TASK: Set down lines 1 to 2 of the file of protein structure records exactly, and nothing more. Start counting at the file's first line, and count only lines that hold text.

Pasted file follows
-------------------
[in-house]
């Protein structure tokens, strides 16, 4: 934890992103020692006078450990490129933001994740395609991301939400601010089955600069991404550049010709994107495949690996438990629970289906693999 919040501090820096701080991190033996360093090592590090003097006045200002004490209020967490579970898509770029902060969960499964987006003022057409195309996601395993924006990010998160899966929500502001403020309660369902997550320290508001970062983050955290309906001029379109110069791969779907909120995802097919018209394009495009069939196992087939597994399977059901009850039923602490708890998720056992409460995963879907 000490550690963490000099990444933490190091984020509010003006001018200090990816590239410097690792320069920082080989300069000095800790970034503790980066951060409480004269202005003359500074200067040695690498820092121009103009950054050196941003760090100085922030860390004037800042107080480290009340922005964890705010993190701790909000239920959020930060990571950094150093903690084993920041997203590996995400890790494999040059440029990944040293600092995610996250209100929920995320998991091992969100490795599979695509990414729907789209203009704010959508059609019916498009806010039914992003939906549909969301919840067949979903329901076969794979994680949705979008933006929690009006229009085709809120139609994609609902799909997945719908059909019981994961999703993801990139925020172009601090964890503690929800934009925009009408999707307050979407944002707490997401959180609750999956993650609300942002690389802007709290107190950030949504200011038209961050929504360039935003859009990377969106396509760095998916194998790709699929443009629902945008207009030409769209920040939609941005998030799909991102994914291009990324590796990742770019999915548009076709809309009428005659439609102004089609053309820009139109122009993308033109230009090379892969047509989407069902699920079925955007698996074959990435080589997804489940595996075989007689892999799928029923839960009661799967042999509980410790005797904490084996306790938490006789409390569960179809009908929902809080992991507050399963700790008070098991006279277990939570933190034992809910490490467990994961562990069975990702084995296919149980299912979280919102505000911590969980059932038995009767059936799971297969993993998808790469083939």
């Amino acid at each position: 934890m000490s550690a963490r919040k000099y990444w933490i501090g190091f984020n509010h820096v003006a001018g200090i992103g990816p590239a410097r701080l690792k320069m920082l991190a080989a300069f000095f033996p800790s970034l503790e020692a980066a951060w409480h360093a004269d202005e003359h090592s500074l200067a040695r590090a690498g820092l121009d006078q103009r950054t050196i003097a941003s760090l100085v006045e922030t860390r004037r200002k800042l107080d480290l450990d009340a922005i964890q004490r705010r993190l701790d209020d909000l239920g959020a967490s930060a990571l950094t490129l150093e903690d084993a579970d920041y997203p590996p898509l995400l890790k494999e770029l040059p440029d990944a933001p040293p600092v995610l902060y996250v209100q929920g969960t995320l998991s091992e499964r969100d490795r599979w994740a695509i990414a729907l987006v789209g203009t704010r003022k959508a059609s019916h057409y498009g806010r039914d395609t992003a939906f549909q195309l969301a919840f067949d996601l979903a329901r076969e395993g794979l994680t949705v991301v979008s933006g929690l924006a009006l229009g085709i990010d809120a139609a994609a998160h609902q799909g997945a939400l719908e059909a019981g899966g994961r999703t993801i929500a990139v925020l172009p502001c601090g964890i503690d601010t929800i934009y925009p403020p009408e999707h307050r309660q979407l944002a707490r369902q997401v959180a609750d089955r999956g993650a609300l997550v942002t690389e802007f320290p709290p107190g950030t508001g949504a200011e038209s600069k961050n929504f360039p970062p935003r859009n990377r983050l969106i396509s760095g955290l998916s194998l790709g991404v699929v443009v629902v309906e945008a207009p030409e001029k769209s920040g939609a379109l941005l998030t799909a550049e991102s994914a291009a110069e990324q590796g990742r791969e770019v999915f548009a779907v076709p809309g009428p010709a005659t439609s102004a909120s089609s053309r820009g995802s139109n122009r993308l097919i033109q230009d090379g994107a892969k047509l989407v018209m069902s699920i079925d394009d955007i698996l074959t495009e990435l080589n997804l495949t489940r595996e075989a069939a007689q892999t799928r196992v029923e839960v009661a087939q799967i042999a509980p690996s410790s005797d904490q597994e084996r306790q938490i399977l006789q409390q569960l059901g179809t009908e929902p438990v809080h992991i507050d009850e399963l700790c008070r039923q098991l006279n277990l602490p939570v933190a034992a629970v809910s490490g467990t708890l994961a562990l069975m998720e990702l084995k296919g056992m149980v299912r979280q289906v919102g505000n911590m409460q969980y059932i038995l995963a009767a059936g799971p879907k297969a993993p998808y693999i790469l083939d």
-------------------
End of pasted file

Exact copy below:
[in-house]
């Protein structure tokens, strides 16, 4: 934890992103020692006078450990490129933001994740395609991301939400601010089955600069991404550049010709994107495949690996438990629970289906693999 919040501090820096701080991190033996360093090592590090003097006045200002004490209020967490579970898509770029902060969960499964987006003022057409195309996601395993924006990010998160899966929500502001403020309660369902997550320290508001970062983050955290309906001029379109110069791969779907909120995802097919018209394009495009069939196992087939597994399977059901009850039923602490708890998720056992409460995963879907 000490550690963490000099990444933490190091984020509010003006001018200090990816590239410097690792320069920082080989300069000095800790970034503790980066951060409480004269202005003359500074200067040695690498820092121009103009950054050196941003760090100085922030860390004037800042107080480290009340922005964890705010993190701790909000239920959020930060990571950094150093903690084993920041997203590996995400890790494999040059440029990944040293600092995610996250209100929920995320998991091992969100490795599979695509990414729907789209203009704010959508059609019916498009806010039914992003939906549909969301919840067949979903329901076969794979994680949705979008933006929690009006229009085709809120139609994609609902799909997945719908059909019981994961999703993801990139925020172009601090964890503690929800934009925009009408999707307050979407944002707490997401959180609750999956993650609300942002690389802007709290107190950030949504200011038209961050929504360039935003859009990377969106396509760095998916194998790709699929443009629902945008207009030409769209920040939609941005998030799909991102994914291009990324590796990742770019999915548009076709809309009428005659439609102004089609053309820009139109122009993308033109230009090379892969047509989407069902699920079925955007698996074959990435080589997804489940595996075989007689892999799928029923839960009661799967042999509980410790005797904490084996306790938490006789409390569960179809009908929902809080992991507050399963700790008070098991006279277990939570933190034992809910490490467990994961562990069975990702084995296919149980299912979280919102505000911590969980059932038995009767059936799971297969993993998808790469083939």